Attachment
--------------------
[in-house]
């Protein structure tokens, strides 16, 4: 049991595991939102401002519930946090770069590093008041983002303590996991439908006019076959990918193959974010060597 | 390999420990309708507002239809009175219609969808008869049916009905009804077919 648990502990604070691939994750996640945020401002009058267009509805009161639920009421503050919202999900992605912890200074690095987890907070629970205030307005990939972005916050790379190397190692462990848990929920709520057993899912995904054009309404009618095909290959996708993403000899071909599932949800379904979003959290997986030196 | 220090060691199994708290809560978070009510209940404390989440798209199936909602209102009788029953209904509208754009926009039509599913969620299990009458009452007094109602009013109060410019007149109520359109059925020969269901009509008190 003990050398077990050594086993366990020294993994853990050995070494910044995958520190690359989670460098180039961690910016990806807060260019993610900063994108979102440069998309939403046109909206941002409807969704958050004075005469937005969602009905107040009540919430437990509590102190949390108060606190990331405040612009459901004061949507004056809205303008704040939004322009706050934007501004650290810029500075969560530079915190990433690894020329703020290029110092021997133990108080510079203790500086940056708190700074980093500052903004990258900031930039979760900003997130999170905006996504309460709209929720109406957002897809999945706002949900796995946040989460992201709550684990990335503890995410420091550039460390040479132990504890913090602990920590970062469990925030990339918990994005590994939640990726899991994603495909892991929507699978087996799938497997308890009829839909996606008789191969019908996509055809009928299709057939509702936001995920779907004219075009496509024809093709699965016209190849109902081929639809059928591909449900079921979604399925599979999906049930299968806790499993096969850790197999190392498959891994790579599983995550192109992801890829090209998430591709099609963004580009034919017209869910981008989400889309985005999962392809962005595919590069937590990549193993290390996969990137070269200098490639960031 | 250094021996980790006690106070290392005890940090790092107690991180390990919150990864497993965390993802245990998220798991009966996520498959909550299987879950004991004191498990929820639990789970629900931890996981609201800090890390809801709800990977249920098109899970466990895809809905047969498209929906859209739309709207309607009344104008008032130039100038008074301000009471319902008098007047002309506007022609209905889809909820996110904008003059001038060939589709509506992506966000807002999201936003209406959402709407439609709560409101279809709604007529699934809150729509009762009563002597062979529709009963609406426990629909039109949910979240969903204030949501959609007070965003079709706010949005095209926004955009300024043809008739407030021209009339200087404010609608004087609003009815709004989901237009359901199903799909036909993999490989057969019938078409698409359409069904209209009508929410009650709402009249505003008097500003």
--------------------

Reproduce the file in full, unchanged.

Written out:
[in-house]
């Protein structure tokens, strides 16, 4: 049991595991939102401002519930946090770069590093008041983002303590996991439908006019076959990918193959974010060597 | 390999420990309708507002239809009175219609969808008869049916009905009804077919 648990502990604070691939994750996640945020401002009058267009509805009161639920009421503050919202999900992605912890200074690095987890907070629970205030307005990939972005916050790379190397190692462990848990929920709520057993899912995904054009309404009618095909290959996708993403000899071909599932949800379904979003959290997986030196 | 220090060691199994708290809560978070009510209940404390989440798209199936909602209102009788029953209904509208754009926009039509599913969620299990009458009452007094109602009013109060410019007149109520359109059925020969269901009509008190 003990050398077990050594086993366990020294993994853990050995070494910044995958520190690359989670460098180039961690910016990806807060260019993610900063994108979102440069998309939403046109909206941002409807969704958050004075005469937005969602009905107040009540919430437990509590102190949390108060606190990331405040612009459901004061949507004056809205303008704040939004322009706050934007501004650290810029500075969560530079915190990433690894020329703020290029110092021997133990108080510079203790500086940056708190700074980093500052903004990258900031930039979760900003997130999170905006996504309460709209929720109406957002897809999945706002949900796995946040989460992201709550684990990335503890995410420091550039460390040479132990504890913090602990920590970062469990925030990339918990994005590994939640990726899991994603495909892991929507699978087996799938497997308890009829839909996606008789191969019908996509055809009928299709057939509702936001995920779907004219075009496509024809093709699965016209190849109902081929639809059928591909449900079921979604399925599979999906049930299968806790499993096969850790197999190392498959891994790579599983995550192109992801890829090209998430591709099609963004580009034919017209869910981008989400889309985005999962392809962005595919590069937590990549193993290390996969990137070269200098490639960031 | 250094021996980790006690106070290392005890940090790092107690991180390990919150990864497993965390993802245990998220798991009966996520498959909550299987879950004991004191498990929820639990789970629900931890996981609201800090890390809801709800990977249920098109899970466990895809809905047969498209929906859209739309709207309607009344104008008032130039100038008074301000009471319902008098007047002309506007022609209905889809909820996110904008003059001038060939589709509506992506966000807002999201936003209406959402709407439609709560409101279809709604007529699934809150729509009762009563002597062979529709009963609406426990629909039109949910979240969903204030949501959609007070965003079709706010949005095209926004955009300024043809008739407030021209009339200087404010609608004087609003009815709004989901237009359901199903799909036909993999490989057969019938078409698409359409069904209209009508929410009650709402009249505003008097500003």